programmatic generation of sequential Junos set commands

While building out a new enterprise network for a client using Juniper hardware (SRX240s and EX3300s), I ran into a decision I’ve encountered a number of times: how to generate repetitive configuration. For example:

set interface ge-2/0/0 unit 0 family ethernet-switching port-mode access vlan members corporate-data
set interface ge-2/0/1 unit 0 family ethernet-switching port-mode access vlan members corporate-data
, etc.

Obviously interface-range exists to solve this issue, at least for switchport config, but other members of my team take issue with the transparency of configuration in that form, and I agree somewhat – to verify an interface’s configuration, you’re either following a chain of config items or using the less-than-ideal show vlans. Additionally, interface-range only helps with interface configuration, not for security zones or policies.

In the past, I’ve used a quick bash script that I modify as necessary for outputting the required set commands. This is fine for me, but I wanted to make something a bit easier and more portable for my (Windows-using) team, so I converted it to a quick Python script.

Python is still not the most accessible interpreter for Windows users, so I figured I’d go all the way and create a javascript web version. It’s barebones and the interactivity is a bit weird – I intended to go for the full terminal experience, but my JS and CSS skills are weak at best. Anyway, hope this is useful to someone other than me and my coworkers.

manually set AWS EC2 RHEL7 hostname

I use a few t2.micro EC2 instances running RHEL7 for various general-purpose applications best suited to a small VPS. A personal preference of mine is to have short, descriptive hostnames on each system I regularly interact with, and by default, RHEL7 on AWS uses dynamic hostnames – the system’s hostname is defined by the private IP address of the instance:

Screen Shot 2016-04-10 at 00.01.22

I’m sure that’s useful in some applications (“at scale”), but it’s not what I prefer. Amazon has an article on how to set a static hostname, but it doesn’t seem correct – I have a hard time believing that every step is required. I put this to a test: rather than follow the steps to the letter, I tested each step independently, then in combination with multiple iterations, to see what was actually required. Here’s all that’s needed:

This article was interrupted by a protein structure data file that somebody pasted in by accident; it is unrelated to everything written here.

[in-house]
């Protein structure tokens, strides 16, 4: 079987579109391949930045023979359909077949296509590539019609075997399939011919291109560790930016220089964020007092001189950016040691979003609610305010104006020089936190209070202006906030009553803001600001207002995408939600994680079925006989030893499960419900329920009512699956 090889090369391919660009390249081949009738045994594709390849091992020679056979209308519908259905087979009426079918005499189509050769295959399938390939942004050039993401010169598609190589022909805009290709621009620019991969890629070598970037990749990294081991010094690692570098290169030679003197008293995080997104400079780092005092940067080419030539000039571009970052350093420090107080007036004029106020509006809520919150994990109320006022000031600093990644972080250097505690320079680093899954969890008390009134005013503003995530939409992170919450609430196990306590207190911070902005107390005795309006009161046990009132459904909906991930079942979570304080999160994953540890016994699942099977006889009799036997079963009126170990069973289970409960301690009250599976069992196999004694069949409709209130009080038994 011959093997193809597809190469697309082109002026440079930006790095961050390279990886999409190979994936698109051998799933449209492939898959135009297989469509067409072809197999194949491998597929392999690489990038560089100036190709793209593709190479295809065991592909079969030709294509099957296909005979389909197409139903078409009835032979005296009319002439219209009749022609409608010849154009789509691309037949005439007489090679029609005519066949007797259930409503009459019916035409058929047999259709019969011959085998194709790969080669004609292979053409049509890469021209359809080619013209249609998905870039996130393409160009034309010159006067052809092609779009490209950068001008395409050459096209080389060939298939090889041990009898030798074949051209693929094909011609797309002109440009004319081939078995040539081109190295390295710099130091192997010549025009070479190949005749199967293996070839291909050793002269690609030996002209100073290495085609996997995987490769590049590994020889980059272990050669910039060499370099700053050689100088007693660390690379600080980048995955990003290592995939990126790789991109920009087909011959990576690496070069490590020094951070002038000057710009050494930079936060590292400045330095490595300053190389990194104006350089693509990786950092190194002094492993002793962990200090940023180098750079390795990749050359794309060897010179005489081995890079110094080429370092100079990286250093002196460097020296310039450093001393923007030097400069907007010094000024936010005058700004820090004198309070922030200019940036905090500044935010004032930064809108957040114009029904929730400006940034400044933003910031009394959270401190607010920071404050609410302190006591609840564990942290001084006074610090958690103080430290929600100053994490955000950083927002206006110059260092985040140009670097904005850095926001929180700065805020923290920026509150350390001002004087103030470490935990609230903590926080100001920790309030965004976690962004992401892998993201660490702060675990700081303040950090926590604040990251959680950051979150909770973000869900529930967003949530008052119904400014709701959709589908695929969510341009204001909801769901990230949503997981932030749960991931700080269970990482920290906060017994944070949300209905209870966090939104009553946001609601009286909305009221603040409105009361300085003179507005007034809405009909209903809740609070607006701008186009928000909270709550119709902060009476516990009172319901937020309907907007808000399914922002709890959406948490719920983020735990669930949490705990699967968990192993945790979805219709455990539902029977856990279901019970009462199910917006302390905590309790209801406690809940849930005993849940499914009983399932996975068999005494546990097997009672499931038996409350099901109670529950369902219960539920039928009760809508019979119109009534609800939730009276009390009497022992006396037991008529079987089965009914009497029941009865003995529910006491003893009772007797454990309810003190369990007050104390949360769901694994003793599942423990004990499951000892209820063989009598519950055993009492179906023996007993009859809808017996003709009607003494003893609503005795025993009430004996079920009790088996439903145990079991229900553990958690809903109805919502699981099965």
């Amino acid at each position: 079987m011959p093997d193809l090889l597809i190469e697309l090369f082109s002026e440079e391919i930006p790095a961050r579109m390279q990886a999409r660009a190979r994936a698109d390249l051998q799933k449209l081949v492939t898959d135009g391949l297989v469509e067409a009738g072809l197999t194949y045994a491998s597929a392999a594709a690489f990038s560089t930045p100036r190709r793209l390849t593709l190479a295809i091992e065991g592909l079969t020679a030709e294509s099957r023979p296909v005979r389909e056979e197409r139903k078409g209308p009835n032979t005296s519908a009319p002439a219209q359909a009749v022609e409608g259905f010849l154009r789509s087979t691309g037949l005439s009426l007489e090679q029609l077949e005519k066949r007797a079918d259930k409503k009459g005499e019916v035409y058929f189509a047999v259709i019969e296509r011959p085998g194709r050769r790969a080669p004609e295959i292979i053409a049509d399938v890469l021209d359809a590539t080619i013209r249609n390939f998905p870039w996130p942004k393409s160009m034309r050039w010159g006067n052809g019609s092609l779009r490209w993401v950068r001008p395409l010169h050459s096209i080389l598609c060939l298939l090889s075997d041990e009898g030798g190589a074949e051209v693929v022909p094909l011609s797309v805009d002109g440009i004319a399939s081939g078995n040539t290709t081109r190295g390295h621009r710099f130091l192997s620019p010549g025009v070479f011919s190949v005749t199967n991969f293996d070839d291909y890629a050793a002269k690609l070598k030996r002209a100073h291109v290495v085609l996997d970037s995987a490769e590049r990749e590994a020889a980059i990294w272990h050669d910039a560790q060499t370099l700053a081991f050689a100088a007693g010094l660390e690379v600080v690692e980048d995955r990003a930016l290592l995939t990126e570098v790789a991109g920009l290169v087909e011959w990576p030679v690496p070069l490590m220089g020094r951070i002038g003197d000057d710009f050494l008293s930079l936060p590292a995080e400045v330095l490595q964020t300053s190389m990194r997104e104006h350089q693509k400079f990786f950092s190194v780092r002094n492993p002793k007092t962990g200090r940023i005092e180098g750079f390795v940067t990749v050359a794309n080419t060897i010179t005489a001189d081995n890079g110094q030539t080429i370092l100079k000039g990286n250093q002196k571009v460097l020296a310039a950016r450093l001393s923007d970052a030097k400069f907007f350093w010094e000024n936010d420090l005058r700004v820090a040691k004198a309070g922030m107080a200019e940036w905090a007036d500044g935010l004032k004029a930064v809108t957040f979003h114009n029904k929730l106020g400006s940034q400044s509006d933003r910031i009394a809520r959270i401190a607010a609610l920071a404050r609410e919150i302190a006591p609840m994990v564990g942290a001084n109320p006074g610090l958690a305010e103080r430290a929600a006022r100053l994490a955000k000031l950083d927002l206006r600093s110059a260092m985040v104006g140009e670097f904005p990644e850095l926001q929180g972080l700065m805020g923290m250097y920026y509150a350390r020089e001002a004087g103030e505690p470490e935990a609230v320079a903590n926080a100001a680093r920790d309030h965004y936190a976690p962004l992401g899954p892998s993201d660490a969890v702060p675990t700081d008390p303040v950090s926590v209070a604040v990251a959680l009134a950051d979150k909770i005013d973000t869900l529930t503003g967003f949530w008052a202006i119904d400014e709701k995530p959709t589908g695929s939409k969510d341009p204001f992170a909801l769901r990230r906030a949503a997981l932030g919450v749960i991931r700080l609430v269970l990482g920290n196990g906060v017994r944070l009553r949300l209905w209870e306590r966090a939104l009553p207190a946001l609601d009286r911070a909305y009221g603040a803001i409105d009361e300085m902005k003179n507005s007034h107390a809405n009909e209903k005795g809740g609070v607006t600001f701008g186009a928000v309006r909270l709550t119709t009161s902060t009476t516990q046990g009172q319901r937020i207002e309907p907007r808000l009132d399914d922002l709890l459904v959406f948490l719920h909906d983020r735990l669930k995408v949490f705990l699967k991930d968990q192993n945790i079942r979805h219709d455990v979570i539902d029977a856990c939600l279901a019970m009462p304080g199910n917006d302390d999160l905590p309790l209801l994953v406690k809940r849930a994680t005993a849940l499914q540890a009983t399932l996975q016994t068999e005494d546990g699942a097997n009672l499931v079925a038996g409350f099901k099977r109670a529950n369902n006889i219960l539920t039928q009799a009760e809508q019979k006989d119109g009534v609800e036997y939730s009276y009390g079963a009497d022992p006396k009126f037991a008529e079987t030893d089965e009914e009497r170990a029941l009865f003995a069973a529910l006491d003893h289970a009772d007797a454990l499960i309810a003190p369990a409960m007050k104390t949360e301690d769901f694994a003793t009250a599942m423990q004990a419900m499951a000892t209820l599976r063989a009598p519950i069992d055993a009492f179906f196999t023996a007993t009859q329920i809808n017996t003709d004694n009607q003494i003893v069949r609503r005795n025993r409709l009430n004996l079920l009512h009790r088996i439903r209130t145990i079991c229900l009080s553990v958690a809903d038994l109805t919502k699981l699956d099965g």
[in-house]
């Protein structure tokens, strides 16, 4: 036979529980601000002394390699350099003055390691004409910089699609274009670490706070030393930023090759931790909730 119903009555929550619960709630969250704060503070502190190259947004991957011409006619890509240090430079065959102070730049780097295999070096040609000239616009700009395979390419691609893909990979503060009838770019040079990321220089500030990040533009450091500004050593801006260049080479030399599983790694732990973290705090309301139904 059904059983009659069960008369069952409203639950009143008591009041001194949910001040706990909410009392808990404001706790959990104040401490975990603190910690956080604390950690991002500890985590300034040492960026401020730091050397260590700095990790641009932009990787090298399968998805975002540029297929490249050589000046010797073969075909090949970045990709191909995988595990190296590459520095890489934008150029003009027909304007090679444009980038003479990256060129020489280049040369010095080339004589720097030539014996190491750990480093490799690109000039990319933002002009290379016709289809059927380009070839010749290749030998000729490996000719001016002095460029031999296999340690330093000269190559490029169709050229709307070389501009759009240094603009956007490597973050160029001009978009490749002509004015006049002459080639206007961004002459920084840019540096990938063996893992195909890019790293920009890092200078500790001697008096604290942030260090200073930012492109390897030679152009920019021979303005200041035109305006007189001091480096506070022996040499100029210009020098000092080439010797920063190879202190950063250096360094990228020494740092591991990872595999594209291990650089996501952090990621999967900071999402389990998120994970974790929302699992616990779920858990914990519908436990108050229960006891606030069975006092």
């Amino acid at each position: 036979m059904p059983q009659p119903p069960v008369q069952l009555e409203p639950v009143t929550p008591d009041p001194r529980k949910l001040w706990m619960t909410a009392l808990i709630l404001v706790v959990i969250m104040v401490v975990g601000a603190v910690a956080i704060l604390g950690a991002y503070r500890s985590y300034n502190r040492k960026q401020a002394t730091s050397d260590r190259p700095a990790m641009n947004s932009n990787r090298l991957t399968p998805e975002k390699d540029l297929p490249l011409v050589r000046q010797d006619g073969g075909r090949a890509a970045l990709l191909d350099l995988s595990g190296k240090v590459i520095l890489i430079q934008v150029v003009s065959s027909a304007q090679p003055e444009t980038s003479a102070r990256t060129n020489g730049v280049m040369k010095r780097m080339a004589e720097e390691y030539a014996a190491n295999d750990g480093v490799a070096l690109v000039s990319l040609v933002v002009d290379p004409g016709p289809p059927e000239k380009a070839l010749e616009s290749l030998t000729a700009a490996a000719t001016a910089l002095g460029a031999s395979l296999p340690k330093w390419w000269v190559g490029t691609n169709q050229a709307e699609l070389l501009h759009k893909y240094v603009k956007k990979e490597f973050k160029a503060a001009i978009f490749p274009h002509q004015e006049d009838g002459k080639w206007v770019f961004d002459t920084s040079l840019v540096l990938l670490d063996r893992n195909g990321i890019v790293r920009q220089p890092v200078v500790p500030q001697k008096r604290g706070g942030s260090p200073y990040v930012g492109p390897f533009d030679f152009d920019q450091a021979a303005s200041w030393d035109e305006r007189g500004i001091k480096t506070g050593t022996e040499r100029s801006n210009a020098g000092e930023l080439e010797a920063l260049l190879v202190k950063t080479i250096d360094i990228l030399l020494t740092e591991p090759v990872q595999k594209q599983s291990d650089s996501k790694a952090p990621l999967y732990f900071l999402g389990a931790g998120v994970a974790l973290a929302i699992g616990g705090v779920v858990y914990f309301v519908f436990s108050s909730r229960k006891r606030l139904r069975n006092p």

1. Replace the contents of /etc/hostname with your desired hostname. No idea why Amazon tells you to use HOSTNAME=newhostname, just echo "newhostname" | sudo tee /etc/hostname
  2. Append preserve_hostname: true to /etc/cloud/cloud.cfg
  3. Reboot.

Caveat: I could be wrong, there could be good reasons to go through all of the other steps that Amazon’s doc explains. Can’t imagine why though!

converting powers of ten to powers of two

In this post on cracking md5crypt hashes, I listed the sizes of a number of password search spaces as exponents of 10, e.g. 1.9 * 1017, but I realize now that there’s a much better way to discuss large search spaces. I’ve been taking a Stanford online course on cryptography over the last couple months which has made me realize, among many other things, that it’s much more useful to think in powers of two in matters of cryptography, computing, and information theory in general.

However, powers of ten are easy to deal with in back-of-the-envelope calculations, and many articles/papers/posts deal in powers of ten. I had no idea how to convert from 10x to 2y in any straightforward fashion, so I talked to a couple friends with much stronger math backgrounds than mine and did a bit of reading. Here’s what I found:

For x = 2n, we want to solve for n.
The solution:
n = log(x) / log(2)
For example:
log(1017) / log(2) = 56.472777613085164
1017 ≈ 256

N.B. that’s a very rough approximation at that scale. Definitely good enough for the purposes of estimating the nearest power of two, but worth keeping in mind there’s still a large difference (well, exactly double) between any two integer powers of two.